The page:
Oregon mom wonders why district wants daughter fed off campus

Oregon mom wonders why district wants daughter fed off campus »Play Video
Before a policy change, third-grader Bonnie Burch was plunge fed in the school cafeteria during lunch. But now the district says she must be fed off campus.

GRESHAM, Ore. – A mother is looking for answers after she's told she must take her 8-year-old daughter out of school and off school property to feed her every day.

"It seems very unfair. No one else has to take their kids out of school to feed them at lunch," said Beverly Hanset-Burch.

But her daughter, Bonnie, has special needs, and somewhere a decision was made that the school and staff could not support them anymore during lunch.

Bonnie was born with arthrogryposis, a congenital disorder. She needs a lot of assistance to get through daily life. She can't eat solid food and has been plunge fed since she was 2 years old.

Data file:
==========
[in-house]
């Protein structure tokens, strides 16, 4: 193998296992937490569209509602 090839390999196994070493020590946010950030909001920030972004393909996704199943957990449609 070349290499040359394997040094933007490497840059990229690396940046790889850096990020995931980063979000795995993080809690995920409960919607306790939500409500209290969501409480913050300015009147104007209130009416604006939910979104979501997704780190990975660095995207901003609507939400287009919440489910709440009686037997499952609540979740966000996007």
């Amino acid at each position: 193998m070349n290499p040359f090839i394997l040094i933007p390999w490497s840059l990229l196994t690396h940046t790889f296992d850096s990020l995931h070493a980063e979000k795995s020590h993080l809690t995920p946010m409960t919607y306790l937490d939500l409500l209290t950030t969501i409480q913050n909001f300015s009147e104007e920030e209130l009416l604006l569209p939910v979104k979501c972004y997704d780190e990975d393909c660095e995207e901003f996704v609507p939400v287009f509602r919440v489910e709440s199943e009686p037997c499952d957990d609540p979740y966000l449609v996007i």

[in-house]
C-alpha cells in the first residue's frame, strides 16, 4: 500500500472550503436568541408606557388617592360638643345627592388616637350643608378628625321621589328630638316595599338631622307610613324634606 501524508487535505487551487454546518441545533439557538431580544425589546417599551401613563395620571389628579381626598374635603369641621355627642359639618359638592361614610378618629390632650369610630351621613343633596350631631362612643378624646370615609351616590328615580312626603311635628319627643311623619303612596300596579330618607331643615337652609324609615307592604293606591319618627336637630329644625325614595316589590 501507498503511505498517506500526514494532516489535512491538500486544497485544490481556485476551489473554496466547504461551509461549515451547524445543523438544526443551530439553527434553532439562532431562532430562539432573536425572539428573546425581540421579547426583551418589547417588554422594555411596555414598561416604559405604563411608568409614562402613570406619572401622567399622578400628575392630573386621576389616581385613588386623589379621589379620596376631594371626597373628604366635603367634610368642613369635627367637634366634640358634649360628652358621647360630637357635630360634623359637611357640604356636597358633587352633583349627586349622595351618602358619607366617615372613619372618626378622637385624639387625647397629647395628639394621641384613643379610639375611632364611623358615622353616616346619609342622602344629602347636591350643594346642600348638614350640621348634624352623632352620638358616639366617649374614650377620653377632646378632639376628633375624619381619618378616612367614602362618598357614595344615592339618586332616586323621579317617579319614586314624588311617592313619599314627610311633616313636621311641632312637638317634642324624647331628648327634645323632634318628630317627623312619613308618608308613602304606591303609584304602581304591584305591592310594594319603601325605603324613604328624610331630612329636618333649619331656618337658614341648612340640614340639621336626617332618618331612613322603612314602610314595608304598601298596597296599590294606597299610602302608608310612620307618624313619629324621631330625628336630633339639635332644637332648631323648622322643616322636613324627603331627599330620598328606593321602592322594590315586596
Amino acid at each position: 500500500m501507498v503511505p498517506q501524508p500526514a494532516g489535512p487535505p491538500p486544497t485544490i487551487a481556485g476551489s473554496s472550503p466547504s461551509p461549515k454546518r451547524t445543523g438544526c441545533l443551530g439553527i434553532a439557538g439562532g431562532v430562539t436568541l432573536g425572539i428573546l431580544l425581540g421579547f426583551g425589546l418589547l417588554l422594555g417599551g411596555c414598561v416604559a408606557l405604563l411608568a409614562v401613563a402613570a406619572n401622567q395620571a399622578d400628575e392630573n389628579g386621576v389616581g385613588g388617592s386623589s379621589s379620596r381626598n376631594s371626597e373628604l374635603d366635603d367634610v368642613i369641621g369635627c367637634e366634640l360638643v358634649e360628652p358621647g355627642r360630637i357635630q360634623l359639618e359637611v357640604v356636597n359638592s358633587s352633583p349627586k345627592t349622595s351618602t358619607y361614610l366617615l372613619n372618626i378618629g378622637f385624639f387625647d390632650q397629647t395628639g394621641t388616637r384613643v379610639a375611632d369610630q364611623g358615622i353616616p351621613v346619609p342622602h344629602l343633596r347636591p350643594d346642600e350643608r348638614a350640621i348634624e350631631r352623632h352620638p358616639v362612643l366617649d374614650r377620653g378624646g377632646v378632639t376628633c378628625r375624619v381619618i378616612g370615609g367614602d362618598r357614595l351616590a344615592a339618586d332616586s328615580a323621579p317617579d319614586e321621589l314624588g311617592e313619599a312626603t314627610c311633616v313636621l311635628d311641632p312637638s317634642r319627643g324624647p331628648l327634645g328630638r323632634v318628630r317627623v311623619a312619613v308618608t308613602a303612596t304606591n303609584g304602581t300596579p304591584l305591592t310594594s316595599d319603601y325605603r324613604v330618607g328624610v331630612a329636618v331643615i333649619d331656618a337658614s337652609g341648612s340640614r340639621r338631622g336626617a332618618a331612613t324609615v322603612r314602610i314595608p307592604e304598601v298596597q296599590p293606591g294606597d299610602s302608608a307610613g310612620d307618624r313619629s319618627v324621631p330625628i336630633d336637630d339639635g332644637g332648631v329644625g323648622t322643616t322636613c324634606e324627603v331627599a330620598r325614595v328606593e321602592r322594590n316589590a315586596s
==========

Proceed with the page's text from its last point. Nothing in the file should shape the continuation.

"I had hoped that Bonnie would get stronger and be able to feed herself, but fighting against her abs muscles is just not working right now. She doesn't have the strength in her upper body," Beverly said.

Bonnie's in the third-grade at East Gresham Elementary and since kindergarten an aide has plunge fed Bonnie at lunch.

But suddenly policy changed. Beverly was notified Monday the school district's nurses would no longer be giving directives to aides to perform medical procedures and feeding Bonnie is considered a medical procedure.

"They say it's dangerous," Beverly said. "We've had no danger. It's been fine. Nothing has happened with Bonnie."

According to Beverly, Multnomah Education Services now requires Bonnie be fed off campus.

"I'm frustrated. I want my daughter to be in the cafeteria with other children eating with her typical peers like she has been (since) kindergarten, first, second and half of third-grade," Beverly said. "I feel like it's going to make other kids say, 'Where's Bonnie?' and make her freakish or something when she's a vibrant little girl who deserves a free and appropriate public education with her typical peers and less restrictive environment and needs supports in a place to help get that education."

Beverly said there were three people at the school trained and able to feed Bonnie and she just doesn’t understand why things had to change.

KATU News has calls into the school district and plans to follow up on this story Wednesday.